Book and lyrics by Denis McGrath, music by Scott White.

Yes, it has Maverick. And Iceman. And Goose. There are songs like "We've Got a Plane to Catch" and "You Can Ride My Tail." The F-14s have been replaced with dancers.

But this is not a musical adapation of the film Top Gun.

This is a musical about the making of a musical adapation of the film Top Gun-- a backstage musical parodying the Broadway trend of adapting motion pictures (e.g., The Lion King, Hairspray, Carrie, The Producers, Urban Cowboy, Sunset Boulevard) for the stage. Written in just four weeks, the script takes shots at such "artistic" shortcuts with references to musical versions of Gorillas in the Mist, Independence Day, Die hard and Apocalypse Now*

Mostly the plot centers around writer-director Billy Palmer, who needs a hit. He's cast a woman to play Goose, and is playing up the homoerotic subtext of the movie. But his lead actor is an idiot, his stage manager doesn't get along with the leading lady, and his producer, known only as "The General," seems more concerned with winning the hearts and minds of the world via American musical theatre than securing the stage rights to the the film. Both the characters' songs and the songs from the musical-within-a-musical are parodies and pastiches of familiar Broadway showtunes.

The show premiered at the Toronto International Fringe Festival in 2002, and it currently holds the title for the most successful Toronto Fringe production ever (the show often sold out two hours before curtain time, demonstrating, once again, the importance of choosing a good title for a Fringe production). The show then moved to Theatre LaB Houston in the United States in November 2002. After another run in Toronto in 2003, the show was nominated for two Dora awards (including Outstanding New Musical and Outstanding Performance by an Actor in a Musical) and a Canadian Comedy Award for "Pretty Funny Comedic Play." In 2004, the show played in New York for five performances at the invitation of the New York Musical Theater Festival. (New York reactions were mixed, and included one critic who wrote: "Mayday! Mayday! Do you copy? Satiric musical going down. I repeat satiric musical going down. All systems fail! Abort mission! Eject! Eject!" (Hoffman))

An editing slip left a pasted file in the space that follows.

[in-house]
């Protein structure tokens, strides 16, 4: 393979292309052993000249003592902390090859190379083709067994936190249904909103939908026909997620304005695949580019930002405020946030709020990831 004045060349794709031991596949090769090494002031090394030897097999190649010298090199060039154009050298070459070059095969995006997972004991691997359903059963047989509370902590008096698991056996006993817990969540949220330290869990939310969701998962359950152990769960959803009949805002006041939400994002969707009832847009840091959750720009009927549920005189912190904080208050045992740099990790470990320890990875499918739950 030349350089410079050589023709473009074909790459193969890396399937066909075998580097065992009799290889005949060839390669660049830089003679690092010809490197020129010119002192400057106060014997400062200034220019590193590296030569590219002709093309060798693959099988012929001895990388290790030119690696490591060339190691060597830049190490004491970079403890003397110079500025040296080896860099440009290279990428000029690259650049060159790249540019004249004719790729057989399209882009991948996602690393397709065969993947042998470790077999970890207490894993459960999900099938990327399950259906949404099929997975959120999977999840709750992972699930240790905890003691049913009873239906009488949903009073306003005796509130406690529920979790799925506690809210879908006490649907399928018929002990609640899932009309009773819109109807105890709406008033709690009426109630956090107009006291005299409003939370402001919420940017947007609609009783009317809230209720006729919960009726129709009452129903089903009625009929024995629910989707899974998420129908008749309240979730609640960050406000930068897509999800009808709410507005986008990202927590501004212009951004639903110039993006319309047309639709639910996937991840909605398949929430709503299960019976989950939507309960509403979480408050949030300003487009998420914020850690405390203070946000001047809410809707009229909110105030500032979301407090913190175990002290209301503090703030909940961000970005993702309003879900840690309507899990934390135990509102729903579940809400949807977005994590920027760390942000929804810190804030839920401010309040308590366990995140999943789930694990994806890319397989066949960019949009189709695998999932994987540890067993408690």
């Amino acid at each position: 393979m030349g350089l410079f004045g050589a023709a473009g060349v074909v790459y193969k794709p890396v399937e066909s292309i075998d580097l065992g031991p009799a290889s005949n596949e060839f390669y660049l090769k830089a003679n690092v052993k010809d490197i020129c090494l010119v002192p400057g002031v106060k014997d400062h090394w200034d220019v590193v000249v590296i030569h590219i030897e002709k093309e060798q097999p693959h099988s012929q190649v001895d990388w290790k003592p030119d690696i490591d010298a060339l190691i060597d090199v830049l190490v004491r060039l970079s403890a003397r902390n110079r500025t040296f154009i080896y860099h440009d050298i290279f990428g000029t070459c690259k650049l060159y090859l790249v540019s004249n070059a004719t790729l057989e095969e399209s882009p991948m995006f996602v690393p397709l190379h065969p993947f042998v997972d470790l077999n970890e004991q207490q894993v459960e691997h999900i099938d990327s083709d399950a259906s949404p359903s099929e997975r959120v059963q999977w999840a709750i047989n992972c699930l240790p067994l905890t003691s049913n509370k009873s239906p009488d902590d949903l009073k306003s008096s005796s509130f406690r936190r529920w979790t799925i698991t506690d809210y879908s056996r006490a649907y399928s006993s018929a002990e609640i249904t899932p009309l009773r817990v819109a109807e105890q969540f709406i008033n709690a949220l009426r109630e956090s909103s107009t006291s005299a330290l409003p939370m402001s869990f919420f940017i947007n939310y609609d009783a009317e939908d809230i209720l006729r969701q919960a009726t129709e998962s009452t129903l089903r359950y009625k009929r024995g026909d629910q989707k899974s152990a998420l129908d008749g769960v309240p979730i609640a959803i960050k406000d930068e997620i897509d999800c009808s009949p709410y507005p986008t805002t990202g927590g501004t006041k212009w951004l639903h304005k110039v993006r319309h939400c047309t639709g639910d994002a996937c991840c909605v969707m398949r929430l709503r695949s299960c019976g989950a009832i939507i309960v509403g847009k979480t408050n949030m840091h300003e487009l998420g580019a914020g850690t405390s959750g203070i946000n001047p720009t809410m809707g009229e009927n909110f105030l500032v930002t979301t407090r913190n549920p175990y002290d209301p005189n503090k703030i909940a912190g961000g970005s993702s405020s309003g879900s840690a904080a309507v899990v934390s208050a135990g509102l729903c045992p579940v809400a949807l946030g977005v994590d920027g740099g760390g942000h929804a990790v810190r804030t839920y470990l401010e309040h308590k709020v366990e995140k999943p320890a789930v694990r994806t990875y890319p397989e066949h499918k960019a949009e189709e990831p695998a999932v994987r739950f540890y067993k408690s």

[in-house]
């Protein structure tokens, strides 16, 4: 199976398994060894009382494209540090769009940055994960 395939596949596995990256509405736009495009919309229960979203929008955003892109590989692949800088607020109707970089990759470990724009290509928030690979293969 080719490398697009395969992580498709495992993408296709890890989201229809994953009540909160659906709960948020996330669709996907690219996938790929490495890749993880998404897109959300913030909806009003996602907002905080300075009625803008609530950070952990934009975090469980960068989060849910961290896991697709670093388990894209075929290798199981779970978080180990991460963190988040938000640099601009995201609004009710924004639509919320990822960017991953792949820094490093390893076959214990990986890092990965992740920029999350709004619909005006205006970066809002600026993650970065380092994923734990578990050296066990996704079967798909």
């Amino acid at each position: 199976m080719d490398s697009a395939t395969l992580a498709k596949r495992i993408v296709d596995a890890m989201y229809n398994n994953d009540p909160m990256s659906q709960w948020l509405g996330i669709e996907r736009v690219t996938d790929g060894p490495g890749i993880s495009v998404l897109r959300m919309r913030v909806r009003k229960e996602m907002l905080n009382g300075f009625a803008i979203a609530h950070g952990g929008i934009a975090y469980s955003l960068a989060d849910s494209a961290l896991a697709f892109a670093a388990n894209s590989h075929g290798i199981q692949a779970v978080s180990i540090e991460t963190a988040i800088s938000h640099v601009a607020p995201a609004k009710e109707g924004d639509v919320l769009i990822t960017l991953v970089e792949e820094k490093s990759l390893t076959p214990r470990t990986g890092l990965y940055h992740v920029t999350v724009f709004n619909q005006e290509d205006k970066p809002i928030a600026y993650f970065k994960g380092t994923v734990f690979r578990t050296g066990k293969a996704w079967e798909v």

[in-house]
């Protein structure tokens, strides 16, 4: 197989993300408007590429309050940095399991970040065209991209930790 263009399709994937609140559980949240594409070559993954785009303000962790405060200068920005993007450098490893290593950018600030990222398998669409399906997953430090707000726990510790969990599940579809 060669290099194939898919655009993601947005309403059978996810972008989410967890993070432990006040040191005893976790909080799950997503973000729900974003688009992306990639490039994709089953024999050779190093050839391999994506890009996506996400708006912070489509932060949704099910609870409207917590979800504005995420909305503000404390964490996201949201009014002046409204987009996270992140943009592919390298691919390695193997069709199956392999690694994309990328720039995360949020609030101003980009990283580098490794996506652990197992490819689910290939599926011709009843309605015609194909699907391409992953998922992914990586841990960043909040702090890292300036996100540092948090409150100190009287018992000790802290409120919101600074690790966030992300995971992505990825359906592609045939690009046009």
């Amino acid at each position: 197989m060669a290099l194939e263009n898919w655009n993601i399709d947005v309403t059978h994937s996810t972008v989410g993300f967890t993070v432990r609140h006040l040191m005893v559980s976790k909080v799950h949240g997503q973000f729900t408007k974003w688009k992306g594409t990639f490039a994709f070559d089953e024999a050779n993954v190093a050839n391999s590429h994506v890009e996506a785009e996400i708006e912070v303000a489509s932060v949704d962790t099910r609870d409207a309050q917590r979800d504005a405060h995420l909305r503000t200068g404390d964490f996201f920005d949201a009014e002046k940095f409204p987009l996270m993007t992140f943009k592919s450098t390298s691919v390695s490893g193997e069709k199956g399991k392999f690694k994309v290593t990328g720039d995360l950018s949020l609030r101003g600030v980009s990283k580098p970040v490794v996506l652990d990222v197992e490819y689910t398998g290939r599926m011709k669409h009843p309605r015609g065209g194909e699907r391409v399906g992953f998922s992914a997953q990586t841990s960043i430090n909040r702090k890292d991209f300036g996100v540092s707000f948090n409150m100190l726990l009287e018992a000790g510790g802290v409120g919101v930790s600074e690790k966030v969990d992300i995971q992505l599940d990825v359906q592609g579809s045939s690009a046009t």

*Some of the original production's barbs were aiming not just at Broadway's commercialism, but the choices of local theatrical producers in Toronto.

Sources:
Kamal Al-Solalylee. Review of Top Gun! The Musical. eye Weekly. 12 June 2003. <http://www.eye.net/eye/issue/issue_06.12.03/arts/onstage.html> (29 September 2004)
Steven Berketo. "Flying High on a Wing and a Prayer. TorontoStage.com. < http://www.torontostage.com/reviews/topGun.html> (September 29, 2004)
Warren Hoffman. "Top Gun! The Musical Review." Talkin' Broadway. October 3, 2004. <http://www.talkinbroadway.com/ob/10_03a_04.html> (July 2, 2008)
Joh Kaplan and Glenn Sumi. "Fringe Wrap-Up." Now Toronto. 18 July 2004. <http://www.nowtoronto.com/issues/2002-07-18/stage_theatrefeature.php> (29 September 2004)
Denis McGratch and Colin Viebrock. Interview. Top Gun! The Musical Web Site. <http://www.topgunthemusical.com/interview.php> (29 September 2004)
Gord McLaughlin. "Top Gun! The Writer" eye Weekly. 5 June 2003. < http://www.eye.net/eye/issue/issue_06.05.03/arts/topgun.html> (29 September 2004)

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